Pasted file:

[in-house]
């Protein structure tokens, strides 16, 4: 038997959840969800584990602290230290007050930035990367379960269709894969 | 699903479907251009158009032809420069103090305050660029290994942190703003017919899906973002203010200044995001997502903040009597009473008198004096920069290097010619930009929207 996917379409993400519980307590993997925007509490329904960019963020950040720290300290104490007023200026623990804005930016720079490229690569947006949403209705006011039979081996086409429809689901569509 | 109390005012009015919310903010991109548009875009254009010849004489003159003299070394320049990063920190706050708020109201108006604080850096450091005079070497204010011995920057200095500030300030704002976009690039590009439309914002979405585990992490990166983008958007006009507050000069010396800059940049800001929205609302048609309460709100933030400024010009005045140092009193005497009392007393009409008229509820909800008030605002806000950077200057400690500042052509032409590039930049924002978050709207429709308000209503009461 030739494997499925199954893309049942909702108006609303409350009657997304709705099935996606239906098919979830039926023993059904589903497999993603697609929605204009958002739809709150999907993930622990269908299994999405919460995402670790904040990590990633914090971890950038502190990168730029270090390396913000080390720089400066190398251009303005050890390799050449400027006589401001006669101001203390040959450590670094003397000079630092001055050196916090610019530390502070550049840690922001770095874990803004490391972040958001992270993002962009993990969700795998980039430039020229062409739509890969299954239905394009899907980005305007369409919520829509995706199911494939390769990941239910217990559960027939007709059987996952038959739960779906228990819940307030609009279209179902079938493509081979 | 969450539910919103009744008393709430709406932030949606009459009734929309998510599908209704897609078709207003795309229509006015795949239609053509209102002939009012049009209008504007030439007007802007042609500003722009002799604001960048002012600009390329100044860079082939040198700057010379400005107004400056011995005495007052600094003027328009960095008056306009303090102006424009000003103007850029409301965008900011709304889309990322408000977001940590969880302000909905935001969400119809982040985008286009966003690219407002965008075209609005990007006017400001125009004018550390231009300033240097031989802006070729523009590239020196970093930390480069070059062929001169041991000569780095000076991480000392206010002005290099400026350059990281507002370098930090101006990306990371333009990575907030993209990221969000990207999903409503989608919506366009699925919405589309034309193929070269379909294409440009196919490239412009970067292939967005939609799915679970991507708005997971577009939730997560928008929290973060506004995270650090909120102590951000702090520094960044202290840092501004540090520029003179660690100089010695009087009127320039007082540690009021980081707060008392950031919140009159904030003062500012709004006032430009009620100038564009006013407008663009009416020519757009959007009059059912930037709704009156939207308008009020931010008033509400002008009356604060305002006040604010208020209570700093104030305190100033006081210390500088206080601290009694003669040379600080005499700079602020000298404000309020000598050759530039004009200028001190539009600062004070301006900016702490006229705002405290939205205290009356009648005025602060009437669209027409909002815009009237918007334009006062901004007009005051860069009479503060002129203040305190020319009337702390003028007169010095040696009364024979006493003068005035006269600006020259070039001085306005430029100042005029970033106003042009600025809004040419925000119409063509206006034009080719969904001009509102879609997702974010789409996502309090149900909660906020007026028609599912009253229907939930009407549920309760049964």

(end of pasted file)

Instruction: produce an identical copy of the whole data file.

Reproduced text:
[in-house]
């Protein structure tokens, strides 16, 4: 038997959840969800584990602290230290007050930035990367379960269709894969 | 699903479907251009158009032809420069103090305050660029290994942190703003017919899906973002203010200044995001997502903040009597009473008198004096920069290097010619930009929207 996917379409993400519980307590993997925007509490329904960019963020950040720290300290104490007023200026623990804005930016720079490229690569947006949403209705006011039979081996086409429809689901569509 | 109390005012009015919310903010991109548009875009254009010849004489003159003299070394320049990063920190706050708020109201108006604080850096450091005079070497204010011995920057200095500030300030704002976009690039590009439309914002979405585990992490990166983008958007006009507050000069010396800059940049800001929205609302048609309460709100933030400024010009005045140092009193005497009392007393009409008229509820909800008030605002806000950077200057400690500042052509032409590039930049924002978050709207429709308000209503009461 030739494997499925199954893309049942909702108006609303409350009657997304709705099935996606239906098919979830039926023993059904589903497999993603697609929605204009958002739809709150999907993930622990269908299994999405919460995402670790904040990590990633914090971890950038502190990168730029270090390396913000080390720089400066190398251009303005050890390799050449400027006589401001006669101001203390040959450590670094003397000079630092001055050196916090610019530390502070550049840690922001770095874990803004490391972040958001992270993002962009993990969700795998980039430039020229062409739509890969299954239905394009899907980005305007369409919520829509995706199911494939390769990941239910217990559960027939007709059987996952038959739960779906228990819940307030609009279209179902079938493509081979 | 969450539910919103009744008393709430709406932030949606009459009734929309998510599908209704897609078709207003795309229509006015795949239609053509209102002939009012049009209008504007030439007007802007042609500003722009002799604001960048002012600009390329100044860079082939040198700057010379400005107004400056011995005495007052600094003027328009960095008056306009303090102006424009000003103007850029409301965008900011709304889309990322408000977001940590969880302000909905935001969400119809982040985008286009966003690219407002965008075209609005990007006017400001125009004018550390231009300033240097031989802006070729523009590239020196970093930390480069070059062929001169041991000569780095000076991480000392206010002005290099400026350059990281507002370098930090101006990306990371333009990575907030993209990221969000990207999903409503989608919506366009699925919405589309034309193929070269379909294409440009196919490239412009970067292939967005939609799915679970991507708005997971577009939730997560928008929290973060506004995270650090909120102590951000702090520094960044202290840092501004540090520029003179660690100089010695009087009127320039007082540690009021980081707060008392950031919140009159904030003062500012709004006032430009009620100038564009006013407008663009009416020519757009959007009059059912930037709704009156939207308008009020931010008033509400002008009356604060305002006040604010208020209570700093104030305190100033006081210390500088206080601290009694003669040379600080005499700079602020000298404000309020000598050759530039004009200028001190539009600062004070301006900016702490006229705002405290939205205290009356009648005025602060009437669209027409909002815009009237918007334009006062901004007009005051860069009479503060002129203040305190020319009337702390003028007169010095040696009364024979006493003068005035006269600006020259070039001085306005430029100042005029970033106003042009600025809004040419925000119409063509206006034009080719969904001009509102879609997702974010789409996502309090149900909660906020007026028609599912009253229907939930009407549920309760049964």